Apple production is set at 12.6 million metric tons (MT), which is a 36% increase over last year that saw severe spring frosts and a 3% rise above the 2014-16 average.
The pear crop is predicted at 2.3 million MT, putting it 4% higher than last year. Unlike apples, pears were not heavily affected by last year’s frosts.
The 2018 estimate was released today by WAPA at the Prognosfruit Conference in Warsaw, Poland, where close to 300 industry representatives met.
“The 2018 European apple and pear crop forecast estimates that most European countries are moving back to a full crop, after experiencing a severe setback last year due to April and early May frosts,” WAPA said in a release.
It said Europe had experienced a mild winter, no late frost, and limited impact of hail so far. Warmer conditions over the blossoming and fruit setting period have resulted in harvests being two weeks earlier than the average.
However, while WAPA said the drought and heat wave in several parts of Europe so far had limited impact on the crop, the size, and the overall quality, a “revision downwards of some of the figures” is expected over the coming weeks.
Poland is expecting a “strong” crop of around 4.5 million MT, with “average” crops expected in Italy and France.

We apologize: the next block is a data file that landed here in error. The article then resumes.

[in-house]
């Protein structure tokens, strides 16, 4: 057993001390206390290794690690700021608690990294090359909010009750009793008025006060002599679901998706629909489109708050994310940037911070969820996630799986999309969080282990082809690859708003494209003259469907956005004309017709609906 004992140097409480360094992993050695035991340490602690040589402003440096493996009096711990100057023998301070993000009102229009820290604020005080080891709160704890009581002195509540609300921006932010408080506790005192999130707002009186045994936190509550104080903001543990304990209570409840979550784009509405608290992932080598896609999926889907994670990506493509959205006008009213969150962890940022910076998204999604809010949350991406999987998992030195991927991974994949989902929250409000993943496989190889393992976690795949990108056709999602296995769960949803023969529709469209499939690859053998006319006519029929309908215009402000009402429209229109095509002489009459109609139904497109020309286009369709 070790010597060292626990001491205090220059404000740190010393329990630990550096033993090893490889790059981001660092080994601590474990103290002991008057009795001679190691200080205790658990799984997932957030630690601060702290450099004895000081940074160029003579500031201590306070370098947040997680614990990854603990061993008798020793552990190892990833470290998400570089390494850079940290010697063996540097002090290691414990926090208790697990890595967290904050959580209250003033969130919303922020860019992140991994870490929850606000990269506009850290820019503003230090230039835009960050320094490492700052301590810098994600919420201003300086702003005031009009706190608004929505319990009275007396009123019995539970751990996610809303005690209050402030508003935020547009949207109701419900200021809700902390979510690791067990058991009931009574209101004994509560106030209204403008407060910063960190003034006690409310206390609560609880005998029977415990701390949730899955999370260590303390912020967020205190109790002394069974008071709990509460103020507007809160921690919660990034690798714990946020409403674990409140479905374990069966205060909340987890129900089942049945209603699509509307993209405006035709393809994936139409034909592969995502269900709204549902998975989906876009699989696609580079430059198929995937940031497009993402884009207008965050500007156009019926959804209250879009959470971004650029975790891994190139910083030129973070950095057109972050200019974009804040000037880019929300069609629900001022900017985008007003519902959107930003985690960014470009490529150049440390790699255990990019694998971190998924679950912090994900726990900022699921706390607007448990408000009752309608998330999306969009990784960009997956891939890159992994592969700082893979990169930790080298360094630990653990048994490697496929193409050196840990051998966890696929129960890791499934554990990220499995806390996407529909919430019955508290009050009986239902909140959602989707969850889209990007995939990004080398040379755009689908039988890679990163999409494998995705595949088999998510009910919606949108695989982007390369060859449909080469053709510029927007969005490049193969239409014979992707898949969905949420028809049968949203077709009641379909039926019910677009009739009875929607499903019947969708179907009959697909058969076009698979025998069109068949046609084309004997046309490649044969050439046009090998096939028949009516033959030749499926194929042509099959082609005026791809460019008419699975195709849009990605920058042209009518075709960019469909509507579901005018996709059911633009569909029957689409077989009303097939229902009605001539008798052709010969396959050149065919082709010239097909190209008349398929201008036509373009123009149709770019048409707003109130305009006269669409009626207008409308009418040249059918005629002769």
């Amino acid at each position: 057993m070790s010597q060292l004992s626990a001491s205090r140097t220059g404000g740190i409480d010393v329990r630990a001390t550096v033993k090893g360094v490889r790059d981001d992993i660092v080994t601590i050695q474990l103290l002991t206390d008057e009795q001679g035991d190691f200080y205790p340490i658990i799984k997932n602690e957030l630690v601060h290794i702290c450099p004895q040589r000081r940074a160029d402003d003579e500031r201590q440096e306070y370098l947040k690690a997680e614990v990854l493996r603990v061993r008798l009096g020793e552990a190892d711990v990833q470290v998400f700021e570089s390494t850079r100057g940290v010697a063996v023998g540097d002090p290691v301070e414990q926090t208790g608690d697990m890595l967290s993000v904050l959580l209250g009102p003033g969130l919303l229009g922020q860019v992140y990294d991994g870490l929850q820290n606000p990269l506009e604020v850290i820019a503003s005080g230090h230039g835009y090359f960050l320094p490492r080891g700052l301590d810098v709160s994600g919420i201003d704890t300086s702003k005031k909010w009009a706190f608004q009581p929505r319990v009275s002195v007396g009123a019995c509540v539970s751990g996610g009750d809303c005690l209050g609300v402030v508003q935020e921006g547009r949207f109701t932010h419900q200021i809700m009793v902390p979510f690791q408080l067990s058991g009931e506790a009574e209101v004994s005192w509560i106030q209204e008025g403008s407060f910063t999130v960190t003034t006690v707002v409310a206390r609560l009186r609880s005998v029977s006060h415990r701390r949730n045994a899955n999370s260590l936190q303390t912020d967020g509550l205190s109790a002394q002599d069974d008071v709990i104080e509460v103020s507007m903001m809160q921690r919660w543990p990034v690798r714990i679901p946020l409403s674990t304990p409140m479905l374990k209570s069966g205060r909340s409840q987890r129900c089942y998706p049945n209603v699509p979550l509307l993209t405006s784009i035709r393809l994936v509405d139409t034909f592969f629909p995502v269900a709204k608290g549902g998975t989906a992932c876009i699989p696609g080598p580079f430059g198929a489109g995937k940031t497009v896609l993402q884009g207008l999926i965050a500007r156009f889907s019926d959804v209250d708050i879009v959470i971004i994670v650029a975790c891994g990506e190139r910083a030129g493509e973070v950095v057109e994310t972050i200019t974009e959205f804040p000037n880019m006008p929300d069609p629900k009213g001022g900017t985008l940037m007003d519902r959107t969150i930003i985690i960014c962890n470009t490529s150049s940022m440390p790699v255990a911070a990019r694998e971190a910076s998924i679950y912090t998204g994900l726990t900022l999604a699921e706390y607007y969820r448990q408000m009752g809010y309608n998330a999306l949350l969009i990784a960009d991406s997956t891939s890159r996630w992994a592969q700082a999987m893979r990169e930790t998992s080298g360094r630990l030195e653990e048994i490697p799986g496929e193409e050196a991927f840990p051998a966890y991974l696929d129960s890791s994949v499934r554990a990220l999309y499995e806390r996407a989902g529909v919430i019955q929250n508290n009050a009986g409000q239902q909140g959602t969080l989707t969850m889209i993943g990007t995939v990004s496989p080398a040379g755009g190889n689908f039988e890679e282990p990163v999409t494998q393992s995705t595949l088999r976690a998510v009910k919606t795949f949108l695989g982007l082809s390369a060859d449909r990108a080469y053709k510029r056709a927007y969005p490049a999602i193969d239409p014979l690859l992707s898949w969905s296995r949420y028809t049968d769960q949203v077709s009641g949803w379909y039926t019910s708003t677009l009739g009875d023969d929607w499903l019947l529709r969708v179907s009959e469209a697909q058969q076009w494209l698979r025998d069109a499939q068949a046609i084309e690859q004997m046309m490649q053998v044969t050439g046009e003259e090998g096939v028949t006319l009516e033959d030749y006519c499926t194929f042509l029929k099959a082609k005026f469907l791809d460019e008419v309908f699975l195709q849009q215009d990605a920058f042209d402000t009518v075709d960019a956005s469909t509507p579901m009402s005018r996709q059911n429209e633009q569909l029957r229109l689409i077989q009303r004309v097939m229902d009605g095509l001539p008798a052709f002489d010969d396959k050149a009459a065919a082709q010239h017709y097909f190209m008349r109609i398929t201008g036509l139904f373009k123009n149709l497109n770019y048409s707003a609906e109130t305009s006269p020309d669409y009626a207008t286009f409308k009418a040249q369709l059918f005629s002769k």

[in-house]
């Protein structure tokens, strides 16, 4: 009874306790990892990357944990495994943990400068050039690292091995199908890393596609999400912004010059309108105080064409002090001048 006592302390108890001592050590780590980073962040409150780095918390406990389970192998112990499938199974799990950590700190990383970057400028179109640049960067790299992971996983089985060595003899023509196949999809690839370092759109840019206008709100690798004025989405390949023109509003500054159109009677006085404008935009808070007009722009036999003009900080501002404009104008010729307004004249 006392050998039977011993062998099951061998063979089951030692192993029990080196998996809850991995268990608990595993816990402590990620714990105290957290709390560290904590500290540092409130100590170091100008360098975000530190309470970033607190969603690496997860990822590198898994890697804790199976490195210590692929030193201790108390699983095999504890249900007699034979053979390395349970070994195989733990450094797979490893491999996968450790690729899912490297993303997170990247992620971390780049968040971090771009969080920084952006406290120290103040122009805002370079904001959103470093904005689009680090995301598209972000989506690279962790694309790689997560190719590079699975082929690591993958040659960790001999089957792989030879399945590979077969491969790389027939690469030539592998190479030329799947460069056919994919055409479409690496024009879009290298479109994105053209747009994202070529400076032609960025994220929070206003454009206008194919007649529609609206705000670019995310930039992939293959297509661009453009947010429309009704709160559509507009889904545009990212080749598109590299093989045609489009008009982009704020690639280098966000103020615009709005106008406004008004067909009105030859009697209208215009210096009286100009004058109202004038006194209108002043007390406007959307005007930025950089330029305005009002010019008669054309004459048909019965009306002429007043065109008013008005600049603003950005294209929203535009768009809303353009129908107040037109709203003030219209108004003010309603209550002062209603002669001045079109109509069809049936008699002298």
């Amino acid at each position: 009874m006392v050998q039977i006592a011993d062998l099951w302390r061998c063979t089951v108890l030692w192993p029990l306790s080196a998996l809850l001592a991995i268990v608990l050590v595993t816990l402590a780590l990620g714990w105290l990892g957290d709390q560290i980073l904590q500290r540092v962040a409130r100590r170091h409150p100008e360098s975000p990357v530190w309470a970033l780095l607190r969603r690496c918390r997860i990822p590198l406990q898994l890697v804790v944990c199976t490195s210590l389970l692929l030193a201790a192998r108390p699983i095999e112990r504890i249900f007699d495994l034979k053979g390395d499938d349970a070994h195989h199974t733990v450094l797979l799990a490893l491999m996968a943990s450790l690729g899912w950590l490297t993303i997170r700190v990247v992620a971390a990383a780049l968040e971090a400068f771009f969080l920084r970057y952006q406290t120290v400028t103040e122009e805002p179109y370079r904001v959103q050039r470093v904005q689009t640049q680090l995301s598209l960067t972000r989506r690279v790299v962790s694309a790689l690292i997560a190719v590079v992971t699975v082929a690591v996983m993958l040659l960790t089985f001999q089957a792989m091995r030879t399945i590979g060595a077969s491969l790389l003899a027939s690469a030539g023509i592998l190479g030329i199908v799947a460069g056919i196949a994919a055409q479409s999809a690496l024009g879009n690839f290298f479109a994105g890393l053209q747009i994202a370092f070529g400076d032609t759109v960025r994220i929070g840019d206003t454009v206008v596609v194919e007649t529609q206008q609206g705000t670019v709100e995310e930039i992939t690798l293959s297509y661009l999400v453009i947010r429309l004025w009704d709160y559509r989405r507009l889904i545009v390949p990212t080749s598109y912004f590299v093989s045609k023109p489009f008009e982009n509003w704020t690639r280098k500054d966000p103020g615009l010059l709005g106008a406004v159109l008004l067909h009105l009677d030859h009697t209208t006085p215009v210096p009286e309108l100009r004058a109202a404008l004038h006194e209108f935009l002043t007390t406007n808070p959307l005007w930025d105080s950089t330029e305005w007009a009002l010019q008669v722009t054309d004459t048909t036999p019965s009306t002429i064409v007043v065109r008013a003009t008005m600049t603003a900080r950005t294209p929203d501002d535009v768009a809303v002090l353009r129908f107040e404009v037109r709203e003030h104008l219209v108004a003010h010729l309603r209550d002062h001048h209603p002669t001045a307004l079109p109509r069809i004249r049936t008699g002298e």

“Stocks from last season are already cleared from the market and there is limited presence of Southern Hemisphere fruit, hence there will be no overhanging stocks on the market,” it said.
WAPA also expected “strong demand” from the processing industry, and highlighted the larger crop is part of a process of varietal diversification.
The group also pointed out that the large apple and pear crop need “to be held against a complex market access situation, given the
ongoing consequences of the Russian embargo as well as other market closures or restrictions in the Mediterranean basin.”
“Efforts to diversify the market and boost consumption need to continue,” it said.
However frosts in China could open up opportunities in that market, WAPA said. The U.S. has also been hit with increased tariffs going into China and Mexico, with India possibly doing the same from mid-September, which could create more demand for European apples.